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Toxicol In Vitro. 2004 Dec;18(6):797-803.

Proliferative responses observed following vancomycin treatment in renal proximal tubule epithelial cells.

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School of Public Health, University of Texas-Houston Health Science Center, Houston, TX 77030, USA.


Vancomycin (VAN) is a glycopeptide antibiotic used to treat gram-positive infections. Nephrotoxicity is a common side effect observed with vancomycin therapy. However, the mechanism of vancomycin-induced nephrotoxicity has not been fully characterized. In this study we examined the effect of vancomycin on cellular proliferation in renal proximal tubule cells. A dose- and time-dependent increase in cell number and total cellular protein was observed following vancomycin exposure. Vancomycin exposure also caused an increase in BrdU incorporation followed by the accumulation of renal proximal tubule cells in G(2)/M phase of the cell cycle. These effects were inhibited by pretreatment with the mitogen-activated protein kinase inhibitor, PD098059, suggesting an association between the cell proliferative effect of VAN and the induction of the mitogen-activated protein kinase signaling pathway. Mitochondrial function in renal proximal tubule cells was assessed using oxygen consumption and ATP concentrations. We observed an increase in oxygen consumption and ATP concentrations following short-term exposure to vancomycin. Together, our data suggest that vancomycin treatment produces alterations in mitochondrial function that coincide with a cell proliferative response in renal proximal tubule epithelial cells.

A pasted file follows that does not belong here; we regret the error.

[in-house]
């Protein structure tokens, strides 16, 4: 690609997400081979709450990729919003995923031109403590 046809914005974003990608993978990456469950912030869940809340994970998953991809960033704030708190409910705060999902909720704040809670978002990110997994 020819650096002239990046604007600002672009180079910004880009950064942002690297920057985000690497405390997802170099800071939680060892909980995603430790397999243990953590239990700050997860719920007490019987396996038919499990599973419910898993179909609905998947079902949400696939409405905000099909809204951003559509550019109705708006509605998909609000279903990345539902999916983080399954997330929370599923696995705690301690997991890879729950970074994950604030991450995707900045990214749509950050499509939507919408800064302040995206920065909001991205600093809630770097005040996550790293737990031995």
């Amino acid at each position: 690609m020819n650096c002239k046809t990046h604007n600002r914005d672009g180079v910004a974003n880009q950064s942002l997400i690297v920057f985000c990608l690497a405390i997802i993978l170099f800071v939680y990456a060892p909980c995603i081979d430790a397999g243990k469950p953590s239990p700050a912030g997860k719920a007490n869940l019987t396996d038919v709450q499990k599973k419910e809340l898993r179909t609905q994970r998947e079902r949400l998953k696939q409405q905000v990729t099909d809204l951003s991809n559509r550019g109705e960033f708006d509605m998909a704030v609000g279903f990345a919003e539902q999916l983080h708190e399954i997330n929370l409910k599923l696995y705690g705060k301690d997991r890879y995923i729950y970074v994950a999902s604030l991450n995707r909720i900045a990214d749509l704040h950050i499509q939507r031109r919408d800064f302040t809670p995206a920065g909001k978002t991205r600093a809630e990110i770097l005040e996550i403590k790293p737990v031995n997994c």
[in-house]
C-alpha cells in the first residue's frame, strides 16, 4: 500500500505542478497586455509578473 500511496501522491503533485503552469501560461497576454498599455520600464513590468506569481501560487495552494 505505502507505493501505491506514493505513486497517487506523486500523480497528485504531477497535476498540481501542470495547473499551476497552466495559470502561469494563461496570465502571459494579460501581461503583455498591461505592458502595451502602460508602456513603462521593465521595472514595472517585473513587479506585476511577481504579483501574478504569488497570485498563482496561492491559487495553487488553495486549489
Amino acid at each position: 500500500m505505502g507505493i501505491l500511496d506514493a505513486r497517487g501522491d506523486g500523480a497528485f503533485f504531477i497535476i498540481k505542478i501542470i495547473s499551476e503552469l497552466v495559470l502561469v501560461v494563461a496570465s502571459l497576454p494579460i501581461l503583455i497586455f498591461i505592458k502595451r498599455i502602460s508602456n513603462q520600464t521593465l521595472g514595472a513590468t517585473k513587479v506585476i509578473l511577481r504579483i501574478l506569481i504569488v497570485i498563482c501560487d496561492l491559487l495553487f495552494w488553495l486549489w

[Indexed for MEDLINE]

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